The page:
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Approximate Riemann solver and reconstruction

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Old   June 14, 2020, 02:39
Default Approximate Riemann solver and reconstruction
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Greetings,

(Approximate) Riemann solvers are originally designed for piecewise-constant states on both sides, which can be considered as "piecewise-constant" reconstruction when it comes to variable reconstruction/interpolation. However in Toro's book [1], Chap. 13.4, when he introduces the high-order reconstruction, and specifically, the MUSCL type methods, he says, and I quote:
Quote:
... the piece-wise linear reconstruction process ... As a consequence of having modified the data, at each interface i+1/2 one now may consider the so-called Generalized Riemann Problem (or GRP) to compute an intercell Godunov-type flux...
From here, the solution procedure seems different from conventional piecewise-constant-Riemann solver, e.g., the MUSCL-Hancock method (MHM) mentioned in the book advances the solution for half of time step and then apply the conventional Riemann solver to finish the rest half.

However, from what I can tell, many codes use high-order reconstruction to calculate the left & right states at cell faces, and then directly apply those conventional Riemann solvers, such as HLLC/Roe, etc, no GRP show up.

This seems contradict to what Toro says, and so I am confused: can those conventional Riemann solvers be applied to, e.g., linear-piecewise-reconstructed states, i.e., not constant states on both sides? Or there some compromises/assumptions/approximations are made that I am not aware of?

Any suggestions would be helpful. Thanks!

Ref:
[1] E.F.Toro. Riemann Solvers and Numerical Methods for Fluid Dynamics, Springer, 2009.
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Old   June 14, 2020, 09:00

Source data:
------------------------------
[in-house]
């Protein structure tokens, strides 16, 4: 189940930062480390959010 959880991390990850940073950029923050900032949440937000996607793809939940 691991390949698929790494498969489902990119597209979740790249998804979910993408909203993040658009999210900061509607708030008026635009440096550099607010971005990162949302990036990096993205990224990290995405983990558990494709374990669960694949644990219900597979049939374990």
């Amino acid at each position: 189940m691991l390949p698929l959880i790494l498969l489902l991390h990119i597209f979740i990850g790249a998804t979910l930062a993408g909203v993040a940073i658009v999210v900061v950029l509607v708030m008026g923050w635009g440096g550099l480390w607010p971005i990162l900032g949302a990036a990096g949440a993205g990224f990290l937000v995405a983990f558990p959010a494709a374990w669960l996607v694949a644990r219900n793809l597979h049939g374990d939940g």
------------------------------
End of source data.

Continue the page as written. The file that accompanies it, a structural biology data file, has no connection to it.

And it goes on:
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Dear TurbJet,

it is a great pity that most CFD literature introduce the Riemann problem theory as a constant initial value problem only.

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Originally Posted by TurbJet View Post
This seems contradict to what Toro says, and so I am confused: can those conventional Riemann solvers be applied to, e.g., linear-piecewise-reconstructed states, i.e., not constant states on both sides? Or there some compromises/assumptions/approximations are made that I am not aware of?
Sure, they can be applied without any problems. The use of such Riemann solvers along with high order methods is only a question of your approximation accuracy or to be more precise a different way of modelling.

The standard mathematical models in CFD are the incompressible or compressible Navier-Stokes equations, which of course are only approximations of the reality for a certain range of interest. In the latter, heat conduction or viscosity effects are approximated independently with regard to the hyperbolic part by means of Fourier or Stokes law. This results in infinitely fast waves for these effects.

However, most physical processes are in general not of parabolic/elliptic nature. There are pretty much situations in which a separate modelling of the hyperbolic and the parabolic/elliptic part is no longer justified. In such cases, both effects have a very large mutual influence on each other. Here, GRP solvers are often superior, since they consider the fully coupled system and explicitly consider jumps in the derivatives.

In summary, you can consider this to be just a bad modelling when using the normal Riemann solver, however sufficient in most CFD applications.

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Last edited by Eifoehn4; June 14, 2020 at 11:04.
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Old   June 14, 2020, 09:02
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Sorry for the double post.
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